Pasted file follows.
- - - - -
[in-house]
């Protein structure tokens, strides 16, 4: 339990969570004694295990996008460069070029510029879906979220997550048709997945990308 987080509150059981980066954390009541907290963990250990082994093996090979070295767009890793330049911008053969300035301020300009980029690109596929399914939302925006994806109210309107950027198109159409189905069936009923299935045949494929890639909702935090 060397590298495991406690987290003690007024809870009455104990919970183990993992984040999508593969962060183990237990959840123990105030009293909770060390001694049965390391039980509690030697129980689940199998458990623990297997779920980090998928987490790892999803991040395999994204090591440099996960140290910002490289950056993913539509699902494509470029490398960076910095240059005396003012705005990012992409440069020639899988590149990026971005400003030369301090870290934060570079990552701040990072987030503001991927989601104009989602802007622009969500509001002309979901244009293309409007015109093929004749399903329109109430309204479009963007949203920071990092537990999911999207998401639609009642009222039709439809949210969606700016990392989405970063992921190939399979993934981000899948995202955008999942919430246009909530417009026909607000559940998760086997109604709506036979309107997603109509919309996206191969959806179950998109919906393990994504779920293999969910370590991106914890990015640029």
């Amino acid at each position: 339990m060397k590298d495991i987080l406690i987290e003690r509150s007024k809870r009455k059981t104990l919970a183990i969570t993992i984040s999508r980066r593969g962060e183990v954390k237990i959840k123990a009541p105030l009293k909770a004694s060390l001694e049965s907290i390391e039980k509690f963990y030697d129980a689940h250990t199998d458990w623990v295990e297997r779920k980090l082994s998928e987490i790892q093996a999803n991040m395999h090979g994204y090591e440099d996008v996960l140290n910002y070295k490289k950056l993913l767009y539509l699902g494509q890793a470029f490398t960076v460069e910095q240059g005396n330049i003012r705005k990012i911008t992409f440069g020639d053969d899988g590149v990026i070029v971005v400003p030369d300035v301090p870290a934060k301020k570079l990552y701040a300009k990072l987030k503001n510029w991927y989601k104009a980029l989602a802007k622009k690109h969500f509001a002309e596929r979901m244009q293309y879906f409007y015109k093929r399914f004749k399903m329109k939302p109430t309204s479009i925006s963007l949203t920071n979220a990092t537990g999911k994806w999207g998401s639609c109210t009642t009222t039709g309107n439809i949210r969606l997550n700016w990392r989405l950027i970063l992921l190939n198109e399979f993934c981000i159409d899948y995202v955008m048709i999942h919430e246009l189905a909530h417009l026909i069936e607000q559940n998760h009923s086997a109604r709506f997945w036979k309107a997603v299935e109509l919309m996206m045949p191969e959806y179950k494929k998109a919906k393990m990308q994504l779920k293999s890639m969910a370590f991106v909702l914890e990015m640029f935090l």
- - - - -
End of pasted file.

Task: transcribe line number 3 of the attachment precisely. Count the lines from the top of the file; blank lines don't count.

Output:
């Amino acid at each position: 339990m060397k590298d495991i987080l406690i987290e003690r509150s007024k809870r009455k059981t104990l919970a183990i969570t993992i984040s999508r980066r593969g962060e183990v954390k237990i959840k123990a009541p105030l009293k909770a004694s060390l001694e049965s907290i390391e039980k509690f963990y030697d129980a689940h250990t199998d458990w623990v295990e297997r779920k980090l082994s998928e987490i790892q093996a999803n991040m395999h090979g994204y090591e440099d996008v996960l140290n910002y070295k490289k950056l993913l767009y539509l699902g494509q890793a470029f490398t960076v460069e910095q240059g005396n330049i003012r705005k990012i911008t992409f440069g020639d053969d899988g590149v990026i070029v971005v400003p030369d300035v301090p870290a934060k301020k570079l990552y701040a300009k990072l987030k503001n510029w991927y989601k104009a980029l989602a802007k622009k690109h969500f509001a002309e596929r979901m244009q293309y879906f409007y015109k093929r399914f004749k399903m329109k939302p109430t309204s479009i925006s963007l949203t920071n979220a990092t537990g999911k994806w999207g998401s639609c109210t009642t009222t039709g309107n439809i949210r969606l997550n700016w990392r989405l950027i970063l992921l190939n198109e399979f993934c981000i159409d899948y995202v955008m048709i999942h919430e246009l189905a909530h417009l026909i069936e607000q559940n998760h009923s086997a109604r709506f997945w036979k309107a997603v299935e109509l919309m996206m045949p191969e959806y179950k494929k998109a919906k393990m990308q994504l779920k293999s890639m969910a370590f991106v909702l914890e990015m640029f935090l």